Mother's Day under COVID-19: How Parenting Changed During the Pandemic

Mother's Day Under Covid-19: How Parenting Changed During the Pandemic

The Straits Times
Republished with Permission
9 Mar 2020

The heavier parenting burden has contributed to rising stress levels for mothers, which may lead to poorer mental and emotional health, a recent survey has found.

The survey on the state of motherhood in Singapore, by Focus on the Family Singapore, found that 60 per cent of mothers reported stress levels of 7 - or higher - out of 10, with 10 being the highest.

Conducted from Mar 18 to Apr 20, which takes in the start of the Circuit Breaker on Apr 7, the survey had 1,076 respondents.

The same survey last year, also conducted by the Focus on the Family Singapore charity, already revealed considerable stressors for women: Four in five mothers experienced "mum guilt", and seven in 10 mums reported feeling angry or frustrated many times a week.

This contrasts with 52 per cent of mothers reporting similar stress levels in the same survey last year.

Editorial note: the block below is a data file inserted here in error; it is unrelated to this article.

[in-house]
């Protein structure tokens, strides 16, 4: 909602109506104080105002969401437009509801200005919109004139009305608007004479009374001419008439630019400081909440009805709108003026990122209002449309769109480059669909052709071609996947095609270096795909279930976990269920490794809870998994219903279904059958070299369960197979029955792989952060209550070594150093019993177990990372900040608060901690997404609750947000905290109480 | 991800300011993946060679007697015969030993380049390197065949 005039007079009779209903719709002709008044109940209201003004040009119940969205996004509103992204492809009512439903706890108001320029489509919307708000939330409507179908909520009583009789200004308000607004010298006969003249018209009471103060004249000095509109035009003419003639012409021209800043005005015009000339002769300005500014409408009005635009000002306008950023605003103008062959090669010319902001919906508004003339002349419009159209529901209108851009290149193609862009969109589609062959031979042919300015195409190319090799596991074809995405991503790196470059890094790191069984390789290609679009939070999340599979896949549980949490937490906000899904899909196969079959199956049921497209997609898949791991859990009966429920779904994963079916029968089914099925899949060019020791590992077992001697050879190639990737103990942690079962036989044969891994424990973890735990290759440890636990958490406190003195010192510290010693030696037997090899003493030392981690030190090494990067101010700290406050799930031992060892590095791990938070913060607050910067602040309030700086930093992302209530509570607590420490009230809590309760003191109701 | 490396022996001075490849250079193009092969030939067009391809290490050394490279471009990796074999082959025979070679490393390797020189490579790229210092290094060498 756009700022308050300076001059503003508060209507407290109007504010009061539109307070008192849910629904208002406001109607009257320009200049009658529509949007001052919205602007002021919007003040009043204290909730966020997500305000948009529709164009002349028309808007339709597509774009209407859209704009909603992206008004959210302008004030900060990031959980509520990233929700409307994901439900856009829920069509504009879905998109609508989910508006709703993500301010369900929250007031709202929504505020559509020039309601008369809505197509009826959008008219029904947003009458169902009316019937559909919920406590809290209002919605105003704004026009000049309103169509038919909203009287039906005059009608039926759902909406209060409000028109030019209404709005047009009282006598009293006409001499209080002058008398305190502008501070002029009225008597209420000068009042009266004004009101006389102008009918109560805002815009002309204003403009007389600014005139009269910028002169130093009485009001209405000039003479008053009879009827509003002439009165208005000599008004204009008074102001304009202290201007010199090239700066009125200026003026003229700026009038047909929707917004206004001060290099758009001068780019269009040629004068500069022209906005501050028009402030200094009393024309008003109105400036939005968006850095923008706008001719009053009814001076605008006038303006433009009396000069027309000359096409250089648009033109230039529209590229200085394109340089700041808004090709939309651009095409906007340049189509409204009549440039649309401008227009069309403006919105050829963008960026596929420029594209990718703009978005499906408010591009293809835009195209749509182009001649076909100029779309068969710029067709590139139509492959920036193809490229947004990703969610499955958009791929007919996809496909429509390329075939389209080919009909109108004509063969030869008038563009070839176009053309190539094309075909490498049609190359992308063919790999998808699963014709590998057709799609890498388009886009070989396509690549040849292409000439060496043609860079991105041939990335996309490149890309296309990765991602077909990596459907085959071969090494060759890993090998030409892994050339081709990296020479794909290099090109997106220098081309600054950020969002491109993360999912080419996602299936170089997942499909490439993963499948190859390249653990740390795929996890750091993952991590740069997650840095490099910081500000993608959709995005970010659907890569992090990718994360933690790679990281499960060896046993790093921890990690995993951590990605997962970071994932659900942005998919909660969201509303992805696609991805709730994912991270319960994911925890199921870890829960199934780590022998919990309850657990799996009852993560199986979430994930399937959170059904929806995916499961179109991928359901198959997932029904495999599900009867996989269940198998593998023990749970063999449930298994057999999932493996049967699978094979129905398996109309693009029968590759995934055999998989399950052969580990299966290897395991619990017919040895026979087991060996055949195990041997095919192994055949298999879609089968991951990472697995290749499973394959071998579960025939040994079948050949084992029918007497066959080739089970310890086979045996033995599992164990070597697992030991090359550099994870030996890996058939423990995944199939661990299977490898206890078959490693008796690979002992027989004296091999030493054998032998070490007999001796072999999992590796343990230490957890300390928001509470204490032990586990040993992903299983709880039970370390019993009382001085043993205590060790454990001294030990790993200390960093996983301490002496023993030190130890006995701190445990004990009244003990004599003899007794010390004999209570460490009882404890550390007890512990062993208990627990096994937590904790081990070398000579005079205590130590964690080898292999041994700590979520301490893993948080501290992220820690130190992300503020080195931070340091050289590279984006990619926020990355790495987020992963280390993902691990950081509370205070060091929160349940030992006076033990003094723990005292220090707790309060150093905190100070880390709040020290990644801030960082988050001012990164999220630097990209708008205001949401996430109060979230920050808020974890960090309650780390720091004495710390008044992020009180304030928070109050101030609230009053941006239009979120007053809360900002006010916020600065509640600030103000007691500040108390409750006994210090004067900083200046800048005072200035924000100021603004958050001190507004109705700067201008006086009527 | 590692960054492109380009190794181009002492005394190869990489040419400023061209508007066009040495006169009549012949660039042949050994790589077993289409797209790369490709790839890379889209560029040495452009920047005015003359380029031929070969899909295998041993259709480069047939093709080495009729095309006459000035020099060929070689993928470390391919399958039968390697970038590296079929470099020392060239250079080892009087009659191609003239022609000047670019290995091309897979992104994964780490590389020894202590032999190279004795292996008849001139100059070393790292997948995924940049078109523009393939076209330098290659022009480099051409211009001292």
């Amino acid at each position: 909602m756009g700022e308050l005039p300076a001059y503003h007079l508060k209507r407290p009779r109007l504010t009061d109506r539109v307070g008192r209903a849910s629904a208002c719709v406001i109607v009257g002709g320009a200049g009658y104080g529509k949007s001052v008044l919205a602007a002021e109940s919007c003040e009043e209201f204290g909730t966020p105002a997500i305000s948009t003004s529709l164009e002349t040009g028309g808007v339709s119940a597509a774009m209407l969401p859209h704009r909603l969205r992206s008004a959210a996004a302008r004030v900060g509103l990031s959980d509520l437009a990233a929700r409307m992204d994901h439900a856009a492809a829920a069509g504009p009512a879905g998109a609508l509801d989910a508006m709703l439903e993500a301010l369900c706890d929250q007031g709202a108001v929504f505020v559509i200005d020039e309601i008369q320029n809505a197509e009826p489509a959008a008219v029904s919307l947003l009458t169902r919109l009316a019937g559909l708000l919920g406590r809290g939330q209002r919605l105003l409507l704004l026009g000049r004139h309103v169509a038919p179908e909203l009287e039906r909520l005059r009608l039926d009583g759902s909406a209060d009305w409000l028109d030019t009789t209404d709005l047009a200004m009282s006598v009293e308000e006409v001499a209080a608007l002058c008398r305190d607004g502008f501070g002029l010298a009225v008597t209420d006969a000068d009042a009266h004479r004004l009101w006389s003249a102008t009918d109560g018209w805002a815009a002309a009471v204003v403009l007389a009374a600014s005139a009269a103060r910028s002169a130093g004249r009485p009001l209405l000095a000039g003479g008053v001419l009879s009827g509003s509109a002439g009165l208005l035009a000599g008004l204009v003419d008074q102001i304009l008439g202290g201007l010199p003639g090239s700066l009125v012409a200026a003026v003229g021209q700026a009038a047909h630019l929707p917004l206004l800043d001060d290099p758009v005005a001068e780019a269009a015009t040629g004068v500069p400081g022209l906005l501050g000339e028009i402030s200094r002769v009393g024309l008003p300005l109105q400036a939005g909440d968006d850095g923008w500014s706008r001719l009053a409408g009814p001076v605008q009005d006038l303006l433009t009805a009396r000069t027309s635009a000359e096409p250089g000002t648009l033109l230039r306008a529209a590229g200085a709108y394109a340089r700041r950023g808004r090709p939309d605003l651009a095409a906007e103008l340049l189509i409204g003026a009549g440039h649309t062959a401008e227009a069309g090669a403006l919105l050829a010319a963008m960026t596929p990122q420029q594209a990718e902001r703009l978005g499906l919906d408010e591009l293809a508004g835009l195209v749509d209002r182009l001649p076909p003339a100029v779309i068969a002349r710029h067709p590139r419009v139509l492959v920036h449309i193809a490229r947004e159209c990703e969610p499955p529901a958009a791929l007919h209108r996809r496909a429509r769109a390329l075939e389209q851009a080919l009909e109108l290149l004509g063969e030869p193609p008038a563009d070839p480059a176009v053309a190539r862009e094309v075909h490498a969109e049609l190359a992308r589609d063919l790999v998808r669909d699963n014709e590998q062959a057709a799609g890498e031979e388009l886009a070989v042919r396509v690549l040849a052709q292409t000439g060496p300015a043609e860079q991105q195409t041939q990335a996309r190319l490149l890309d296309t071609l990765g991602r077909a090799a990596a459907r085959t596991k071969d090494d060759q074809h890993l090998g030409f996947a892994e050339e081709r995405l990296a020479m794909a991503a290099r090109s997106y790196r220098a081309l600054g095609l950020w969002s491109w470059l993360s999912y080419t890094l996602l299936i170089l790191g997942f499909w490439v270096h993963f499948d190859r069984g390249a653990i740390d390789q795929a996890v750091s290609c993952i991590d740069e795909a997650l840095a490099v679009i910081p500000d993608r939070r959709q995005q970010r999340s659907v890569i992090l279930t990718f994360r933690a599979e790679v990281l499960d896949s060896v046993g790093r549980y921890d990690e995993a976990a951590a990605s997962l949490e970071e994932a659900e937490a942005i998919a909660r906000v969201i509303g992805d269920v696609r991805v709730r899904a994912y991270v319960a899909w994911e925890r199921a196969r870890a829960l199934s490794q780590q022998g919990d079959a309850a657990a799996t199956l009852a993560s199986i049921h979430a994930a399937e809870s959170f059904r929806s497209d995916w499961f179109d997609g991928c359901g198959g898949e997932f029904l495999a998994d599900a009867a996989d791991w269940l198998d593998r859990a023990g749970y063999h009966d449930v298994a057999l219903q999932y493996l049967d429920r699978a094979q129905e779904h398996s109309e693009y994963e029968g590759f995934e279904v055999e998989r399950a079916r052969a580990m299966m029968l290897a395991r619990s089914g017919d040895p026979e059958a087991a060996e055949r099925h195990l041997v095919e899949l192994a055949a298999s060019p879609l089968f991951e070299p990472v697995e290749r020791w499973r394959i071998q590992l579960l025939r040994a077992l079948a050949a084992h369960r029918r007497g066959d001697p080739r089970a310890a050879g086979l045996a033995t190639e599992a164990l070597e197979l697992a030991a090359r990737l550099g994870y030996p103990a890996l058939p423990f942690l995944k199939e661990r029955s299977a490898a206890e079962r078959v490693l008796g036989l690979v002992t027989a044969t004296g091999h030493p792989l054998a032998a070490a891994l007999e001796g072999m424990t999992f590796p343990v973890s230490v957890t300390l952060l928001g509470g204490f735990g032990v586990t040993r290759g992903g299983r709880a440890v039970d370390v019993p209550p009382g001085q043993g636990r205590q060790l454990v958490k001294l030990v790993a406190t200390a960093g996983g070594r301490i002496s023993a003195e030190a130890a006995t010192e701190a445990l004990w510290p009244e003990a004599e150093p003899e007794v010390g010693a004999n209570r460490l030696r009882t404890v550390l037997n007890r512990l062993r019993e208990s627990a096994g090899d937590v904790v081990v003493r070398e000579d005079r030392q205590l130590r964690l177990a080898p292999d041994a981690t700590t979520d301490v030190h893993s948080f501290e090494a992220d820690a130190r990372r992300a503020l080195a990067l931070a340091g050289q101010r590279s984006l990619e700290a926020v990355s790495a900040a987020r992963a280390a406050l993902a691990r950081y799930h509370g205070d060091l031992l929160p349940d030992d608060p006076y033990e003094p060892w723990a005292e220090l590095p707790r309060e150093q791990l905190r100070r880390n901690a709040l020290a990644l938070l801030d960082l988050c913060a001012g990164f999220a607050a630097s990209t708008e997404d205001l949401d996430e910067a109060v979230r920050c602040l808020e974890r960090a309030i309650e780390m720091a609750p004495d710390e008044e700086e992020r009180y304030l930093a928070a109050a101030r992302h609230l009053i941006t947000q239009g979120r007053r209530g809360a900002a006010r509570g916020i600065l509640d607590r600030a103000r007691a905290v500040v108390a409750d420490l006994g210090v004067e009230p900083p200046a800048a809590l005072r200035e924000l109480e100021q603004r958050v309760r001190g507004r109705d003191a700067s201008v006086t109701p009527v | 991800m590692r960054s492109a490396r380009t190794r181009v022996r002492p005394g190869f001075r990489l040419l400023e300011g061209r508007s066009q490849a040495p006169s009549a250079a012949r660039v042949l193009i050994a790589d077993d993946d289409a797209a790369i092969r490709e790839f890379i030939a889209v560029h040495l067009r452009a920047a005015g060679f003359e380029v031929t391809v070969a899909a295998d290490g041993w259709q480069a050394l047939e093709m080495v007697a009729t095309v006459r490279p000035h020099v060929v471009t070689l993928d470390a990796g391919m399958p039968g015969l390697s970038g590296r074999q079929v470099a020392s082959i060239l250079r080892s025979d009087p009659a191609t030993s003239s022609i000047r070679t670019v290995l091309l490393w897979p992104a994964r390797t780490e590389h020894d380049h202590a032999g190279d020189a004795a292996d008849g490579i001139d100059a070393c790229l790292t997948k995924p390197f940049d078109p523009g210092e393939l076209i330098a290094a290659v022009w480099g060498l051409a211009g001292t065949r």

Mrs Joanna Koh-Hoe, chief executive officer of Focus on the Family Singapore, notes: "Coupled with this year's findings, it would appear that Covid-19 and the extended Circuit Breaker is adding to the physical and mental load that mothers carry in terms of child-caregiving and household chores."

Also known as emotional labour, the mental load she refers to is traditionally borne mostly by women. It describes a constant stream of thinking, planning and organising for one's household. This is usually accompanied by a low-level hum of anxiety about the well-being of one's family.

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